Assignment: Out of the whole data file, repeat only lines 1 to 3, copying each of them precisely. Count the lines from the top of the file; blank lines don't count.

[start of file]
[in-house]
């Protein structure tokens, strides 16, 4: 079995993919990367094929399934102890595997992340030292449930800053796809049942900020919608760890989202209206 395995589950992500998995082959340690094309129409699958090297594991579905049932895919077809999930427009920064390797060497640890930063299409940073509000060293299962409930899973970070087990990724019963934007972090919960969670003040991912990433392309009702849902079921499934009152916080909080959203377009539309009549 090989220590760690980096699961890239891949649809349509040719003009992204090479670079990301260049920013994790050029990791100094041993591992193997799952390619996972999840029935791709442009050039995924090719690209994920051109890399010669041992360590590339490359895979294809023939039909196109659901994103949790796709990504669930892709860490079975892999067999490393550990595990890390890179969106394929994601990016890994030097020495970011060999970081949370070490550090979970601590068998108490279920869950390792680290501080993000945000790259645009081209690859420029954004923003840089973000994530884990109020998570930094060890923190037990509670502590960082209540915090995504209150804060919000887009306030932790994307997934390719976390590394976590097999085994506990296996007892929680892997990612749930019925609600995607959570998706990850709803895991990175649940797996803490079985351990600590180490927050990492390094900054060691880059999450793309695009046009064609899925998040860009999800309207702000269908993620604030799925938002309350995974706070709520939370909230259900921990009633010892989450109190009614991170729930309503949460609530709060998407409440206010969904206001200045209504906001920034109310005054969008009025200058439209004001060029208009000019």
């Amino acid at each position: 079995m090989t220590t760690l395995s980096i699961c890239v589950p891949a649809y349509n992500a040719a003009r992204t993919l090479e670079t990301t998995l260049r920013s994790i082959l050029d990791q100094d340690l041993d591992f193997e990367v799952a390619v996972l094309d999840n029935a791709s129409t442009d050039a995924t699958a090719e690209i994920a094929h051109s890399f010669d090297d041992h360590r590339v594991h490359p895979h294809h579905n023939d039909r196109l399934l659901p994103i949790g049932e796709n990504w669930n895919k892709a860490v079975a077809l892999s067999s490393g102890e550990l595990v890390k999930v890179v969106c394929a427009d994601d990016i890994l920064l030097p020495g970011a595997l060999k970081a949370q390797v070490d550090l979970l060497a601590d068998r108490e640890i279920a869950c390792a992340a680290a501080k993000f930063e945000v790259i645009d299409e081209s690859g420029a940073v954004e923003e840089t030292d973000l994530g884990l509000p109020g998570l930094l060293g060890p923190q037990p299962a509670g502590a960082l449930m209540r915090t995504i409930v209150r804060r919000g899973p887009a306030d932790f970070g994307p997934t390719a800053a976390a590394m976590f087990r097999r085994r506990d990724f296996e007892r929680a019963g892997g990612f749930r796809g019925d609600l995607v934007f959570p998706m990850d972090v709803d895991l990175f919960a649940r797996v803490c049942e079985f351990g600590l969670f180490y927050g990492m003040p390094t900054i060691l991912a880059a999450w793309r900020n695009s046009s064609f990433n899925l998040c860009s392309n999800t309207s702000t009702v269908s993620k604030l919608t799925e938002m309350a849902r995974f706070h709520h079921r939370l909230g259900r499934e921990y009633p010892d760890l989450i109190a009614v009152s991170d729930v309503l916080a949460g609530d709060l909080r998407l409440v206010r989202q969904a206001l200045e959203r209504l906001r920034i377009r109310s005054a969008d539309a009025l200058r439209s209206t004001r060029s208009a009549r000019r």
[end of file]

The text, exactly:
[in-house]
């Protein structure tokens, strides 16, 4: 079995993919990367094929399934102890595997992340030292449930800053796809049942900020919608760890989202209206 395995589950992500998995082959340690094309129409699958090297594991579905049932895919077809999930427009920064390797060497640890930063299409940073509000060293299962409930899973970070087990990724019963934007972090919960969670003040991912990433392309009702849902079921499934009152916080909080959203377009539309009549 090989220590760690980096699961890239891949649809349509040719003009992204090479670079990301260049920013994790050029990791100094041993591992193997799952390619996972999840029935791709442009050039995924090719690209994920051109890399010669041992360590590339490359895979294809023939039909196109659901994103949790796709990504669930892709860490079975892999067999490393550990595990890390890179969106394929994601990016890994030097020495970011060999970081949370070490550090979970601590068998108490279920869950390792680290501080993000945000790259645009081209690859420029954004923003840089973000994530884990109020998570930094060890923190037990509670502590960082209540915090995504209150804060919000887009306030932790994307997934390719976390590394976590097999085994506990296996007892929680892997990612749930019925609600995607959570998706990850709803895991990175649940797996803490079985351990600590180490927050990492390094900054060691880059999450793309695009046009064609899925998040860009999800309207702000269908993620604030799925938002309350995974706070709520939370909230259900921990009633010892989450109190009614991170729930309503949460609530709060998407409440206010969904206001200045209504906001920034109310005054969008009025200058439209004001060029208009000019």
């Amino acid at each position: 079995m090989t220590t760690l395995s980096i699961c890239v589950p891949a649809y349509n992500a040719a003009r992204t993919l090479e670079t990301t998995l260049r920013s994790i082959l050029d990791q100094d340690l041993d591992f193997e990367v799952a390619v996972l094309d999840n029935a791709s129409t442009d050039a995924t699958a090719e690209i994920a094929h051109s890399f010669d090297d041992h360590r590339v594991h490359p895979h294809h579905n023939d039909r196109l399934l659901p994103i949790g049932e796709n990504w669930n895919k892709a860490v079975a077809l892999s067999s490393g102890e550990l595990v890390k999930v890179v969106c394929a427009d994601d990016i890994l920064l030097p020495g970011a595997l060999k970081a949370q390797v070490d550090l979970l060497a601590d068998r108490e640890i279920a869950c390792a992340a680290a501080k993000f930063e945000v790259i645009d299409e081209s690859g420029a940073v954004e923003e840089t030292d973000l994530g884990l509000p109020g998570l930094l060293g060890p923190q037990p299962a509670g502590a960082l449930m209540r915090t995504i409930v209150r804060r919000g899973p887009a306030d932790f970070g994307p997934t390719a800053a976390a590394m976590f087990r097999r085994r506990d990724f296996e007892r929680a019963g892997g990612f749930r796809g019925d609600l995607v934007f959570p998706m990850d972090v709803d895991l990175f919960a649940r797996v803490c049942e079985f351990g600590l969670f180490y927050g990492m003040p390094t900054i060691l991912a880059a999450w793309r900020n695009s046009s064609f990433n899925l998040c860009s392309n999800t309207s702000t009702v269908s993620k604030l919608t799925e938002m309350a849902r995974f706070h709520h079921r939370l909230g259900r499934e921990y009633p010892d760890l989450i109190a009614v009152s991170d729930v309503l916080a949460g609530d709060l909080r998407l409440v206010r989202q969904a206001l200045e959203r209504l906001r920034i377009r109310s005054a969008d539309a009025l200058r439209s209206t004001r060029s208009a009549r000019r």